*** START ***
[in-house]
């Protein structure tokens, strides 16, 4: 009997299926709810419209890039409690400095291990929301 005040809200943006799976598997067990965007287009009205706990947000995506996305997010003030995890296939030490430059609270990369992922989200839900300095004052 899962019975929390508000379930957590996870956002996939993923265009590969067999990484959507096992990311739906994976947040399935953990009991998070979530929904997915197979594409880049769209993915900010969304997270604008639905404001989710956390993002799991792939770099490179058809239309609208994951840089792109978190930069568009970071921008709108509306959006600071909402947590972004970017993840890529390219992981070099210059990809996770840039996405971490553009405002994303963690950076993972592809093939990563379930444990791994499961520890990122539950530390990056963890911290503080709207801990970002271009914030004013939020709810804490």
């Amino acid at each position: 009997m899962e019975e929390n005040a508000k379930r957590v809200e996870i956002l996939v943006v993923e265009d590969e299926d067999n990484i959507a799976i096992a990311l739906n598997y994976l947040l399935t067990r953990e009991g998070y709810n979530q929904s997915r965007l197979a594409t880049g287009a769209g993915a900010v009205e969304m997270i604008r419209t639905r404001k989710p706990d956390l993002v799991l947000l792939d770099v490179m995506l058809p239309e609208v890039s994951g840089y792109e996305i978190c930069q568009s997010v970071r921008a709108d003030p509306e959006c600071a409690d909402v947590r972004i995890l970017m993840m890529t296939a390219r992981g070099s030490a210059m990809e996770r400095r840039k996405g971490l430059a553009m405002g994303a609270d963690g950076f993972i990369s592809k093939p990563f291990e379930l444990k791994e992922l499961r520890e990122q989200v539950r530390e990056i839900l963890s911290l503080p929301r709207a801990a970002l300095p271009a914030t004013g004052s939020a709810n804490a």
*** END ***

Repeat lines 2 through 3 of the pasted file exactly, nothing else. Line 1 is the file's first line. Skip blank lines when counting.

């Protein structure tokens, strides 16, 4: 009997299926709810419209890039409690400095291990929301 005040809200943006799976598997067990965007287009009205706990947000995506996305997010003030995890296939030490430059609270990369992922989200839900300095004052 899962019975929390508000379930957590996870956002996939993923265009590969067999990484959507096992990311739906994976947040399935953990009991998070979530929904997915197979594409880049769209993915900010969304997270604008639905404001989710956390993002799991792939770099490179058809239309609208994951840089792109978190930069568009970071921008709108509306959006600071909402947590972004970017993840890529390219992981070099210059990809996770840039996405971490553009405002994303963690950076993972592809093939990563379930444990791994499961520890990122539950530390990056963890911290503080709207801990970002271009914030004013939020709810804490």
């Amino acid at each position: 009997m899962e019975e929390n005040a508000k379930r957590v809200e996870i956002l996939v943006v993923e265009d590969e299926d067999n990484i959507a799976i096992a990311l739906n598997y994976l947040l399935t067990r953990e009991g998070y709810n979530q929904s997915r965007l197979a594409t880049g287009a769209g993915a900010v009205e969304m997270i604008r419209t639905r404001k989710p706990d956390l993002v799991l947000l792939d770099v490179m995506l058809p239309e609208v890039s994951g840089y792109e996305i978190c930069q568009s997010v970071r921008a709108d003030p509306e959006c600071a409690d909402v947590r972004i995890l970017m993840m890529t296939a390219r992981g070099s030490a210059m990809e996770r400095r840039k996405g971490l430059a553009m405002g994303a609270d963690g950076f993972i990369s592809k093939p990563f291990e379930l444990k791994e992922l499961r520890e990122q989200v539950r530390e990056i839900l963890s911290l503080p929301r709207a801990a970002l300095p271009a914030t004013g004052s939020a709810n804490a």